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Mythbusters co-host Adam Savage wrote that he was "such a generous, easygoing, and gentle person".

Fellow Mythbusters and White Rabbit Project presenter Kari Bryon responded to the news by writing: "Somedays I wish I had a time machine."

Another of the shows' stars, Tory Belleci, said: "I just cannot believe it. I don't even know what to say. My heart is broken."

He did really good at Mythbusters and seemed to know what he is talking about.

Cereal Killer Cafe enters hipster heaven, heads online

Found on The Register on Thursday, 09 July 2020
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The hipster entrepreneur in all of us died a little bit today with confirmation that Cereal Killer Cafe, the best place in London Town for overpriced bowls of breakfast foodstuffs and milk, is not going to re-open its doors.

Cereal Killer Cafe was seen as epitomising the changing face of the East End in London: the price for a small helping of sugar, corn and milk was said be “mostly under £6”.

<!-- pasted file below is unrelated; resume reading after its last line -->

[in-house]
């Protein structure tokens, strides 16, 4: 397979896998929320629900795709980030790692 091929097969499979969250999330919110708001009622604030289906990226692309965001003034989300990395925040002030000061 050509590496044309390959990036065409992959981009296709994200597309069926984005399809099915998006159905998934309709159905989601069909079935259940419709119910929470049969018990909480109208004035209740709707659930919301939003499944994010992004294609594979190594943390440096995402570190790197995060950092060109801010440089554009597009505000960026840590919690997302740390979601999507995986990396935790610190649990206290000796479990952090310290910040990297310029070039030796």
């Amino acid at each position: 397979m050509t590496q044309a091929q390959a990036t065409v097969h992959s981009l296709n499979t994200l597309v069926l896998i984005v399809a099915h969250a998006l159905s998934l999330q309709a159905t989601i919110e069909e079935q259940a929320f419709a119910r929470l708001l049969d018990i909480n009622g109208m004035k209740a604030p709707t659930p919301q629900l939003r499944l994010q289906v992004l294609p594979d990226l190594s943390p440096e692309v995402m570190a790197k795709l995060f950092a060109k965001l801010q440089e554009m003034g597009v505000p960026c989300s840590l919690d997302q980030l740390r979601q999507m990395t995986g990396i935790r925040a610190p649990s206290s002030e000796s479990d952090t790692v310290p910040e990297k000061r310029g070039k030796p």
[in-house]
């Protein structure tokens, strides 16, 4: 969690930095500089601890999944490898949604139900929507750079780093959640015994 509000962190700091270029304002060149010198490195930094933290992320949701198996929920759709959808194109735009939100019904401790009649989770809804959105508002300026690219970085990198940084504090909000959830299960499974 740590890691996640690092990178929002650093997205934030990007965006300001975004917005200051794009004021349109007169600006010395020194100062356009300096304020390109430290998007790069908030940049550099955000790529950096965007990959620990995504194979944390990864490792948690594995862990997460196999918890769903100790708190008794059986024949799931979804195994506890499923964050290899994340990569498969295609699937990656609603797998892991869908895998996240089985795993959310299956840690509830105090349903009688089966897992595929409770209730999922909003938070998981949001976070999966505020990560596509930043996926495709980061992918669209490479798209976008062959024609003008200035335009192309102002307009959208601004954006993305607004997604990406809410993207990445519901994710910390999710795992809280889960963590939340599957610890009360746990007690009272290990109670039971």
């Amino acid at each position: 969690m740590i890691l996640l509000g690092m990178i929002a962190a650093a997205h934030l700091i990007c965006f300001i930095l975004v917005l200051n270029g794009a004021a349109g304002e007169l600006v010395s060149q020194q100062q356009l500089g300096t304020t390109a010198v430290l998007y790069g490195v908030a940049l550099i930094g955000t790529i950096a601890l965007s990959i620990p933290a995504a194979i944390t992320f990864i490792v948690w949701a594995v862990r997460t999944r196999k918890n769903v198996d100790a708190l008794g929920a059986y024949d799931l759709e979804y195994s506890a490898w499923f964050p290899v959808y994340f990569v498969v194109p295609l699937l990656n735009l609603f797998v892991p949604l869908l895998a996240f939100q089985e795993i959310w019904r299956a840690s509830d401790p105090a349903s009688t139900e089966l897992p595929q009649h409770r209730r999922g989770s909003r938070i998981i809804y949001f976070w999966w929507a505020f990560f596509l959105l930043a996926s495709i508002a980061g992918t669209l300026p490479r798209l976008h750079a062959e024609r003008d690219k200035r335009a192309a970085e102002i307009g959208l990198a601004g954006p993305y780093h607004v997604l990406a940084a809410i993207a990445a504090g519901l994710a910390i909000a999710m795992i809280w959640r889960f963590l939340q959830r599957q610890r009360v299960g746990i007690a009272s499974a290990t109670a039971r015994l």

Don't worry, hipsters will find something else to throw money at.

One out of every 142 passwords is '123456'

Found on ZD Net on Sunday, 05 July 2020
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The main discovery was that the 1,000,000,000+ credentials dataset included only 168,919,919 unique passwords, of which more than 7 million were the "123456" string.

In most cases, users chose simplistic passwords such as using only letters (29%) or numbers (13%). This meant that around 42% of all the passwords included in the 1 billion dataset were vulnerable to quick dictionary attacks that would allow threat actors to gain access to accounts without any effort or technical difficulty.